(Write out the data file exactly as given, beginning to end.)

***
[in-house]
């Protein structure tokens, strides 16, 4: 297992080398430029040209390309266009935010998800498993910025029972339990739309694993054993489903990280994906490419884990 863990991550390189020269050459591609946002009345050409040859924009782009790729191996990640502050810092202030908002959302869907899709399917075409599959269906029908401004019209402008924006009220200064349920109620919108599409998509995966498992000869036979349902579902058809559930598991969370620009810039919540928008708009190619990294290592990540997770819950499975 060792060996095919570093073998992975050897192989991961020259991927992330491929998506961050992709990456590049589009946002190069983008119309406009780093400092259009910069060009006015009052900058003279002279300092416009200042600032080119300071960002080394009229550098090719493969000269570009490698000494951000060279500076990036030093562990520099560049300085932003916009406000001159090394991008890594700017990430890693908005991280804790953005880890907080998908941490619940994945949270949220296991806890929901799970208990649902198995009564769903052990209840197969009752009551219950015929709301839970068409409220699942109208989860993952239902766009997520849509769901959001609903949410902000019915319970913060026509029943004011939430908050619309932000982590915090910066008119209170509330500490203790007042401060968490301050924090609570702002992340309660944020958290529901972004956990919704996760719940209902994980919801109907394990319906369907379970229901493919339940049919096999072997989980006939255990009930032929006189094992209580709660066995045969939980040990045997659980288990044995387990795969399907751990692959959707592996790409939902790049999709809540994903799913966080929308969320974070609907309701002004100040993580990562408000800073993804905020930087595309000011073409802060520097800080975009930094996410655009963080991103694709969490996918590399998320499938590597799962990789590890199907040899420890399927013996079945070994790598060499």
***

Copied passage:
[in-house]
């Protein structure tokens, strides 16, 4: 297992080398430029040209390309266009935010998800498993910025029972339990739309694993054993489903990280994906490419884990 863990991550390189020269050459591609946002009345050409040859924009782009790729191996990640502050810092202030908002959302869907899709399917075409599959269906029908401004019209402008924006009220200064349920109620919108599409998509995966498992000869036979349902579902058809559930598991969370620009810039919540928008708009190619990294290592990540997770819950499975 060792060996095919570093073998992975050897192989991961020259991927992330491929998506961050992709990456590049589009946002190069983008119309406009780093400092259009910069060009006015009052900058003279002279300092416009200042600032080119300071960002080394009229550098090719493969000269570009490698000494951000060279500076990036030093562990520099560049300085932003916009406000001159090394991008890594700017990430890693908005991280804790953005880890907080998908941490619940994945949270949220296991806890929901799970208990649902198995009564769903052990209840197969009752009551219950015929709301839970068409409220699942109208989860993952239902766009997520849509769901959001609903949410902000019915319970913060026509029943004011939430908050619309932000982590915090910066008119209170509330500490203790007042401060968490301050924090609570702002992340309660944020958290529901972004956990919704996760719940209902994980919801109907394990319906369907379970229901493919339940049919096999072997989980006939255990009930032929006189094992209580709660066995045969939980040990045997659980288990044995387990795969399907751990692959959707592996790409939902790049999709809540994903799913966080929308969320974070609907309701002004100040993580990562408000800073993804905020930087595309000011073409802060520097800080975009930094996410655009963080991103694709969490996918590399998320499938590597799962990789590890199907040899420890399927013996079945070994790598060499």